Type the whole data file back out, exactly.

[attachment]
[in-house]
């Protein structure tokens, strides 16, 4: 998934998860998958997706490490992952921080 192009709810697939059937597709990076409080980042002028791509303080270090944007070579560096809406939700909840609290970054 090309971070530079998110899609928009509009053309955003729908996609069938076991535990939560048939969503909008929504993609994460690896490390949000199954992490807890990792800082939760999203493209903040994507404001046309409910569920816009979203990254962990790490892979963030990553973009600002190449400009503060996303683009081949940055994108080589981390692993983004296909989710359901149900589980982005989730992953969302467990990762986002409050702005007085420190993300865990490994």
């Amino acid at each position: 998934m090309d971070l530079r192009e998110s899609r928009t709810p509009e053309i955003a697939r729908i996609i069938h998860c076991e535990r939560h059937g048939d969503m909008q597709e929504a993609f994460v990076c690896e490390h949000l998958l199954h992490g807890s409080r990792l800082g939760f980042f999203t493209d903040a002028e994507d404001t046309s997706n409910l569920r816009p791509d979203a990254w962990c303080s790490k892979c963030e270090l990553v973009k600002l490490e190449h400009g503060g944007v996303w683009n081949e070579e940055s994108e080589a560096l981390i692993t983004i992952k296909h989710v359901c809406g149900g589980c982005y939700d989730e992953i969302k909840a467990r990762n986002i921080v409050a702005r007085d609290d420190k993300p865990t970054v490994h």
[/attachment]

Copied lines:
[in-house]
């Protein structure tokens, strides 16, 4: 998934998860998958997706490490992952921080 192009709810697939059937597709990076409080980042002028791509303080270090944007070579560096809406939700909840609290970054 090309971070530079998110899609928009509009053309955003729908996609069938076991535990939560048939969503909008929504993609994460690896490390949000199954992490807890990792800082939760999203493209903040994507404001046309409910569920816009979203990254962990790490892979963030990553973009600002190449400009503060996303683009081949940055994108080589981390692993983004296909989710359901149900589980982005989730992953969302467990990762986002409050702005007085420190993300865990490994």
């Amino acid at each position: 998934m090309d971070l530079r192009e998110s899609r928009t709810p509009e053309i955003a697939r729908i996609i069938h998860c076991e535990r939560h059937g048939d969503m909008q597709e929504a993609f994460v990076c690896e490390h949000l998958l199954h992490g807890s409080r990792l800082g939760f980042f999203t493209d903040a002028e994507d404001t046309s997706n409910l569920r816009p791509d979203a990254w962990c303080s790490k892979c963030e270090l990553v973009k600002l490490e190449h400009g503060g944007v996303w683009n081949e070579e940055s994108e080589a560096l981390i692993t983004i992952k296909h989710v359901c809406g149900g589980c982005y939700d989730e992953i969302k909840a467990r990762n986002i921080v409050a702005r007085d609290d420190k993300p865990t970054v490994h």